Amid Iran’s unequivocal support for its proxy Hamas, the regime has pushed Iranian Jews to cut ties with Israel-based friends and relatives.
Sources told Iran International Wednesday that an unknown number of members of the community were forced to block their relatives’ phone numbers in Israel and some have left family and group chats on messaging apps, including WhatsApp. The sources did not specify how the authorities pressure them but there are other reports about unknown people – presumably intelligence or Revolutionary Guard agents — calling the Jewish people in Shiraz and pushing them into cutting relations with their Israeli relatives.
Clearly organized by the regime, Iranian Jews have held ceremonies in synagogues across various cities over the past few days to express support for Hamas, which killed 1,400 mostly civilians on October 7 and took over 230 hostages to Gaza.
In April, the regime pressured the Jewish community to participate in Quds Day, which coincided with the Jewish holiday of Passover. The one-year anniversary of Mahsa Amini’s murder, which sparked months of anti regime protests in 2022, coincided with the Jewish New Year on September 16, prompting community leaders to warn Jews to stay off the streets.
In a Telegram posting from Iran’s roughly 9,000 strong Jewish community, the leadership wrote “All worshipers are strongly requested to refrain from stopping and gathering in the streets for any reason during Rosh Hashanah and after performing religious duties in synagogues.”
Although Iran has voted several times on pro-Palestinian UN resolutions that called for a two-state solution for the conflict, Tehran’s official ultimate goal is the destruction of the Jewish state, as prophesied by the octogenarian despot.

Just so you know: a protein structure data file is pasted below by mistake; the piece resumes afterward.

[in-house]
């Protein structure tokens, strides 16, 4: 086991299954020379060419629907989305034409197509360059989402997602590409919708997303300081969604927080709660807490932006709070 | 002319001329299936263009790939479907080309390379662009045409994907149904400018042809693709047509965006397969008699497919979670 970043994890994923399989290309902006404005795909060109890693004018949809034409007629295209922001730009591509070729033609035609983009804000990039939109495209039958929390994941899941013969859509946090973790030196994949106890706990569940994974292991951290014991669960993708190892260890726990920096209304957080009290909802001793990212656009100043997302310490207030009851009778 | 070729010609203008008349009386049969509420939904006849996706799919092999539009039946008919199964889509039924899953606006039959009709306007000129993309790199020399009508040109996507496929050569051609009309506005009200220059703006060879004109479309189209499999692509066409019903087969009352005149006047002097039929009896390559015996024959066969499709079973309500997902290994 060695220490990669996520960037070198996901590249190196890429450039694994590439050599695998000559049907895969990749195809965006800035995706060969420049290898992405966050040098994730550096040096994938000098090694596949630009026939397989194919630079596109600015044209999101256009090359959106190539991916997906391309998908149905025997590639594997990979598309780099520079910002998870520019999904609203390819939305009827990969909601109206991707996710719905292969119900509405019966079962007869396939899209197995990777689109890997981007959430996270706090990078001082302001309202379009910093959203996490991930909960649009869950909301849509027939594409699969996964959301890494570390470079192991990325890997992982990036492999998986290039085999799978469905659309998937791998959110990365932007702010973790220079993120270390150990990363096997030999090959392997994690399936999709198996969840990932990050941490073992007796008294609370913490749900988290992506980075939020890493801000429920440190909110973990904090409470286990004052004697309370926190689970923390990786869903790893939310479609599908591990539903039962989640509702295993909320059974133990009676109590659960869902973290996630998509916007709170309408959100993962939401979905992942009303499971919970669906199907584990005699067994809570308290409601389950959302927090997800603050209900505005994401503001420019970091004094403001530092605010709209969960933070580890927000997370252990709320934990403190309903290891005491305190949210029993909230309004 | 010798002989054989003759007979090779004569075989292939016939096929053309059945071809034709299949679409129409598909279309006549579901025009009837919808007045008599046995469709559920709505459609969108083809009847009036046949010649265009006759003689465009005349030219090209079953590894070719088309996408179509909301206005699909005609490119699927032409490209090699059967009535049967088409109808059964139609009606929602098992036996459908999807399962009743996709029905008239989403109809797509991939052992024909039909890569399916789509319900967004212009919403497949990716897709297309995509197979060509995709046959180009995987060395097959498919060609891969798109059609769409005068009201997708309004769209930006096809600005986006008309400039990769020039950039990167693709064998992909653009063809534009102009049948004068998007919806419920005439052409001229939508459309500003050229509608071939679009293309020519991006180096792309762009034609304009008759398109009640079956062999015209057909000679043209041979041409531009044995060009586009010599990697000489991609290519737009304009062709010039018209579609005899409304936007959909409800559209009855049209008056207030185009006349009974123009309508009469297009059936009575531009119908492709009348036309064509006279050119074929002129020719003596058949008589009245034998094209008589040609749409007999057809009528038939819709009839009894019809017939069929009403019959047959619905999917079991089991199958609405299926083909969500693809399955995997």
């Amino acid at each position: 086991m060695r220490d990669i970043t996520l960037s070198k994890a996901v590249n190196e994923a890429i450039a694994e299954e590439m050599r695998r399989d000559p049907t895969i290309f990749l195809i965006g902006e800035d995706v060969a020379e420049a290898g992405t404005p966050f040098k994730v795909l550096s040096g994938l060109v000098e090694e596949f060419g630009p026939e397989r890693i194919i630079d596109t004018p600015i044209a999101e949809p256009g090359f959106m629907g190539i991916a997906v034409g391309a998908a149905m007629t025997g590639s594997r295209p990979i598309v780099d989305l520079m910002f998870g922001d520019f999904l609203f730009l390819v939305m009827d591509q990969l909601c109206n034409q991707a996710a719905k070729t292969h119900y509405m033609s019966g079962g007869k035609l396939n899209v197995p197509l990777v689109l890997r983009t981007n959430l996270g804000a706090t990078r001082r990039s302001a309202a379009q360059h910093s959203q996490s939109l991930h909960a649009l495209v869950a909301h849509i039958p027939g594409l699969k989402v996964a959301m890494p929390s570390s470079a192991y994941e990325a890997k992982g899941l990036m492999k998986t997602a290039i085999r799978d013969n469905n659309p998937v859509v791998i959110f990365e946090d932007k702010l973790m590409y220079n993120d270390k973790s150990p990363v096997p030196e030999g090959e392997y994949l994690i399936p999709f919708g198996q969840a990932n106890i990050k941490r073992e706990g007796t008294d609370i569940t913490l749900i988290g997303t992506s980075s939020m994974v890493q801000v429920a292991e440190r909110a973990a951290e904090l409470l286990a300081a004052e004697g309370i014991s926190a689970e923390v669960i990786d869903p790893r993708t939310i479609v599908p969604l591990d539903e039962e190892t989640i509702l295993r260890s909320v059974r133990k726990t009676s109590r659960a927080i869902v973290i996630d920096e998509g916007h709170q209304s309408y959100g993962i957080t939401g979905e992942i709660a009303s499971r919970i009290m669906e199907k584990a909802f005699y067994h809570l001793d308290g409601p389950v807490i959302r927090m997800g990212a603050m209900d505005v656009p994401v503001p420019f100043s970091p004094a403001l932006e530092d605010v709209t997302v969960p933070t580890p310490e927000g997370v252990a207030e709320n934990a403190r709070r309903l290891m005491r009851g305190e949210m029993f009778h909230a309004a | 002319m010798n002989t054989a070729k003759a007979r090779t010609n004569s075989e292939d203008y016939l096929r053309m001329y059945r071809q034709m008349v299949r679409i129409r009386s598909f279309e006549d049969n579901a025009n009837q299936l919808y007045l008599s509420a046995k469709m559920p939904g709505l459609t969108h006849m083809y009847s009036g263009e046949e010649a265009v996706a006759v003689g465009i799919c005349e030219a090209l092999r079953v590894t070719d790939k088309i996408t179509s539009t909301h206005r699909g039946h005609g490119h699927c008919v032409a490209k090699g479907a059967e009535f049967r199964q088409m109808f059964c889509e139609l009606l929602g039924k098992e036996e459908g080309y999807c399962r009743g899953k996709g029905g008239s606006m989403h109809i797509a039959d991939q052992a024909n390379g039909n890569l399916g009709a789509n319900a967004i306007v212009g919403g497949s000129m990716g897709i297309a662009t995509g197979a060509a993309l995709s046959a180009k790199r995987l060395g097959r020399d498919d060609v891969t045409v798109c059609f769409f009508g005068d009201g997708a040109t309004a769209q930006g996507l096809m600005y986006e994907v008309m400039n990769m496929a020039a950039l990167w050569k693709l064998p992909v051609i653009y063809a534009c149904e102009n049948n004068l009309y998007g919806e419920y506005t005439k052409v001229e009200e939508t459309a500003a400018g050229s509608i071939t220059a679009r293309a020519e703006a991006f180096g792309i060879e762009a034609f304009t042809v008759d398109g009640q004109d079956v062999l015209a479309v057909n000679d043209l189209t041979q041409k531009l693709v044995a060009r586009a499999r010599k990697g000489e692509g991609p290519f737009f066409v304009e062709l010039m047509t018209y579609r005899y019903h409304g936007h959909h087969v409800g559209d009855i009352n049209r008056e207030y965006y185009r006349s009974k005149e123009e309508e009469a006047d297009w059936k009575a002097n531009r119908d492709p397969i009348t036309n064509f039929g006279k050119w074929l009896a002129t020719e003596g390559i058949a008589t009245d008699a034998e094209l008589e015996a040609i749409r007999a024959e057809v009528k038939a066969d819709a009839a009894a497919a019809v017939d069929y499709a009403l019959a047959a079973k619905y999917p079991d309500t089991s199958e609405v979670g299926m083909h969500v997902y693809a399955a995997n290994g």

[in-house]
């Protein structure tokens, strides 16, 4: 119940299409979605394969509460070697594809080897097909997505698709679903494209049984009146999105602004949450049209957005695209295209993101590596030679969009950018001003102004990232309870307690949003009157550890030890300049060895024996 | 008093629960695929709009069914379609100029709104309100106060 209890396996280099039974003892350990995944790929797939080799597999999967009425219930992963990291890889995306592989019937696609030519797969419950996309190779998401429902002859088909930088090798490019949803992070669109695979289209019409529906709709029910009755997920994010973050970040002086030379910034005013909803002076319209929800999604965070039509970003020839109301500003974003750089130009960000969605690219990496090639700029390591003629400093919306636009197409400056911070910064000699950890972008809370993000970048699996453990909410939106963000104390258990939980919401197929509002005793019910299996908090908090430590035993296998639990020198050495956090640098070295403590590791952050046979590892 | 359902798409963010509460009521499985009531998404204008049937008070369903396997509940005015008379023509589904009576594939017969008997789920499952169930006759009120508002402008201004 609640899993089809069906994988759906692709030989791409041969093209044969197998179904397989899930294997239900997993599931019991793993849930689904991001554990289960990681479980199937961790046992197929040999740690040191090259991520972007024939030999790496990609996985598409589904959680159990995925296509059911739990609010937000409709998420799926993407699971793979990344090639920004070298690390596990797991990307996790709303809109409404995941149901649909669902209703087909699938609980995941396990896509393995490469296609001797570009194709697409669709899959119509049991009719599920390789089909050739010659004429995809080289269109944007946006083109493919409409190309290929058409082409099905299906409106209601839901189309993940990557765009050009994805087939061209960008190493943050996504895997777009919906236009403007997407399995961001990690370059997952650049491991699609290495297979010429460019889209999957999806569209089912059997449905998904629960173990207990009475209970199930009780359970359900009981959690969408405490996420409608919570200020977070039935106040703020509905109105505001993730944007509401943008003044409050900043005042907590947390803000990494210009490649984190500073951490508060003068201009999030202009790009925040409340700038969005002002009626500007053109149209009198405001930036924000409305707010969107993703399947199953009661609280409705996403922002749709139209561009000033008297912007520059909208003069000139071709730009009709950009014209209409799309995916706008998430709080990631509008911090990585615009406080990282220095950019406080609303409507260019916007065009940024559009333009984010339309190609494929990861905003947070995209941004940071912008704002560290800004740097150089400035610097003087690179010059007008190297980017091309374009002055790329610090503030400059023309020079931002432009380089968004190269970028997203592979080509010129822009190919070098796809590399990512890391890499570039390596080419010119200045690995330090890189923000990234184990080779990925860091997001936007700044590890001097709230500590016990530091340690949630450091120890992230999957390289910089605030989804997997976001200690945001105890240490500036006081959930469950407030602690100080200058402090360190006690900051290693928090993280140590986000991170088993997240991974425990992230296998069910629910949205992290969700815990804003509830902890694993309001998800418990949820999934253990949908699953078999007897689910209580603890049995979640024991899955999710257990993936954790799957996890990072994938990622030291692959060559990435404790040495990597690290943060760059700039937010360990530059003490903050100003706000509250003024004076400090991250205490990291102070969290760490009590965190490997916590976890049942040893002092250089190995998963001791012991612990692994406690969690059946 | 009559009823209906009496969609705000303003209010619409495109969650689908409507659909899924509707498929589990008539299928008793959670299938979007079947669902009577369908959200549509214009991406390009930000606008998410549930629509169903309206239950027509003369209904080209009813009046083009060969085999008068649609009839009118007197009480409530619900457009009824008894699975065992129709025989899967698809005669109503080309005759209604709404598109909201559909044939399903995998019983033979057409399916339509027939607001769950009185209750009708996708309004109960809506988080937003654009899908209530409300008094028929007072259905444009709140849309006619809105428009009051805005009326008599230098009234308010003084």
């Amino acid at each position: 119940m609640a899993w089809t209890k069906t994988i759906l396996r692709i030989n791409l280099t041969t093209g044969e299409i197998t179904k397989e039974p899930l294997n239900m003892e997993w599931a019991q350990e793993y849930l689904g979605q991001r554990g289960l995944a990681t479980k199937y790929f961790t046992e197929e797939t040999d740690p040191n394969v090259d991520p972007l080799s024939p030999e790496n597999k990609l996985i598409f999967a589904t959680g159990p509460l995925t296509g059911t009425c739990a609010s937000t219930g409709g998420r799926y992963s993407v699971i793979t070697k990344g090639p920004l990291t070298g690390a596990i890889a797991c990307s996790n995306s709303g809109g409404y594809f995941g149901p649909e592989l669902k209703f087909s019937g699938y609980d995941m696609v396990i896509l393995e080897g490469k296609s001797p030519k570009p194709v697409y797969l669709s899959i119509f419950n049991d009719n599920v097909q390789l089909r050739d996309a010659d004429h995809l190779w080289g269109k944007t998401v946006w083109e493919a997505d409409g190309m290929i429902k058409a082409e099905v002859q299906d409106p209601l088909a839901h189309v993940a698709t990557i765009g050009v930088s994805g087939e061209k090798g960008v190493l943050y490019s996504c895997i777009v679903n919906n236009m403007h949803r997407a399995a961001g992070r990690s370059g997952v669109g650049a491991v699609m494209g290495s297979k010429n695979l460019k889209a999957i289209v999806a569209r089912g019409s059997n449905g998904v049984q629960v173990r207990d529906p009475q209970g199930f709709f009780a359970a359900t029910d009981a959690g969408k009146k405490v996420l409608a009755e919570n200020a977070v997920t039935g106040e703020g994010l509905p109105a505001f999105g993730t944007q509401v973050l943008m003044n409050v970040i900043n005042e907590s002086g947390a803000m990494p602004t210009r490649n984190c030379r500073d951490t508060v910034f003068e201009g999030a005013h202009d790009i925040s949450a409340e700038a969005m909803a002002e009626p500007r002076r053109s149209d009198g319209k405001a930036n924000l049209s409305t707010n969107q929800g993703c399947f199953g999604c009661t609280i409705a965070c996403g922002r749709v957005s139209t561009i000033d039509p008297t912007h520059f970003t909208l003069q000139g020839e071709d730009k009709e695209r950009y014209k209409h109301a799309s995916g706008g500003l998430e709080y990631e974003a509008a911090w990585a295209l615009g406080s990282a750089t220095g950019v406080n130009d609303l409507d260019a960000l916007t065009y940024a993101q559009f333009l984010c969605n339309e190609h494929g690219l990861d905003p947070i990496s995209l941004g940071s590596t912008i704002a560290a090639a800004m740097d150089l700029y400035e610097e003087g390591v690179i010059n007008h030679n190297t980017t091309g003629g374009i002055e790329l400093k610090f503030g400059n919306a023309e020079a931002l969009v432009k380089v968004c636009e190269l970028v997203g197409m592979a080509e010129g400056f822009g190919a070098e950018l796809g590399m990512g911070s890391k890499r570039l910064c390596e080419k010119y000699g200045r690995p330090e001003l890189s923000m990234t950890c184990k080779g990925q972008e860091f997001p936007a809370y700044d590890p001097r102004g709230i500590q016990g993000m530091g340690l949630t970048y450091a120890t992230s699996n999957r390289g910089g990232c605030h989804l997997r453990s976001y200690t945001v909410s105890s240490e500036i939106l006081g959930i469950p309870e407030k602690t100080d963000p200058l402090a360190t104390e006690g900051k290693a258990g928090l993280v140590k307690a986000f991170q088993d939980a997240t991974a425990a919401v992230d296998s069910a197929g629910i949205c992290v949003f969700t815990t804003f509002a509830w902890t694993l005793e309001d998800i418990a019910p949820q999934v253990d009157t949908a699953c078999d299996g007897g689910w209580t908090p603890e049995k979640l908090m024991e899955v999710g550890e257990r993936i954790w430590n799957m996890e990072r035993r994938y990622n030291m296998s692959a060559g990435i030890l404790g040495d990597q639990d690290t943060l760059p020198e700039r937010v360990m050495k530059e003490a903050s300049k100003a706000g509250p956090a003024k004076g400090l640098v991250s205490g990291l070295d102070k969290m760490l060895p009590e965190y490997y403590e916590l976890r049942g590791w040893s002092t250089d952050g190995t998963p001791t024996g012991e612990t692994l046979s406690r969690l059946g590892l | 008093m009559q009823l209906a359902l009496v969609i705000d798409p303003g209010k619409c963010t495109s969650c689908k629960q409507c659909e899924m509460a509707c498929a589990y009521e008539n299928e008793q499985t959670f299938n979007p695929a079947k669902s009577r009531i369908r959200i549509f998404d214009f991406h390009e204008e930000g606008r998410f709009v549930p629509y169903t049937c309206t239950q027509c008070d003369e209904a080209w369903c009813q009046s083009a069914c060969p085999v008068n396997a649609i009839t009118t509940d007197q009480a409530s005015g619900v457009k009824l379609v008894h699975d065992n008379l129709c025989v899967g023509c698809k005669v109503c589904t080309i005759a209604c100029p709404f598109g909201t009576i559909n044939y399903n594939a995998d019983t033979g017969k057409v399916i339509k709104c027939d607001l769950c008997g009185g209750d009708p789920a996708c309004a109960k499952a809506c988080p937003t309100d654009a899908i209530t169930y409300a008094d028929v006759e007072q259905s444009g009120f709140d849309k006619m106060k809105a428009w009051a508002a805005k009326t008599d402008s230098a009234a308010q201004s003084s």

The pressure on the Jewish community comes on the backdrop of Iran extending its criteria to criminalize support for Israel. This week, a body tasked with determining instances of criminal content, under the judiciary, updated its articles to include any activity in support of Israel in cybersphere.
Since Hamas declared war with the operation it codenamed al-Aqsa Flood (Storm in Persian), Iranians have become even more vocal about their distance from the Islamic Republic’s narrative of the conflict, making trendy hashtags like IranStandsWithIsrael or chanting creative slogans about where the regime should put the Palestinian flag.
An emotional funeral for a young Israeli soldier of Iranian origin killed in the Hamas attack earlier this week went viral, jogging Iranians’ memory of deep common roots with the Jewish community. Shirel Haeimpour’s grandfather sang a traditional Jewish love song and a wedding song with his Esfahani Persian accent for the young woman.
In October, the Islamic Republic revealed again that it exerts considerable pressure on the country’s tiny Jewish community to denigrate Israel. The Tehran-born Beni Sabti, an expert on Iran from the Israeli National Security and Strategy Institute, told Iran International that the Islamic Republic strong-armed the Tehran Jewish community into condemning Israel on its Telegram channel for its efforts to defeat Iran’s ally, Hamas.
Iranian authorities have recently nudged down their saber-rattling against Israel and claim Tehran does not have any proxy militia under its command. Iran’s ruler Ali Khamenei attempted to counter international reports suggesting Iran’s role in organizing pro-Hamas rallies in major European and US cities during a speech on Wednesday. He dismissed the claims, saying it’s as if the Basij militia of the Revolutionary Guard had branches in London and Paris. In fact, the UK now claims Iran is one of the country’s number one threats, having attempted multiple attacks on UK soil in the last year. Khamenei also called on Muslim states to cease oil, food and goods exports to Israel.
US and European officials are concerned that actions by the Iranian government could escalate the conflict to other fronts with Iranian proxy forces’ potential involvement. Since the war broke out, multiple attacks on US bases in the Middle East have already set tensions to crisis level.
Prior to the war, Israel and Saudi Arabia were edging ever closer to opening diplomatic ties, in the footsteps of other nations such as the United Arab Emirates which was one of several countries party to the US-brokered Abraham Accords of 2020. However, the warming of ties with Israel and Saudi had been a huge point of contention for the regime which repeatedly warned against the normalization.
US President Joe Biden listed the disruption of the normalization of relations between Saudi Arabia and Israel as one of the reasons behind the Hamas attack.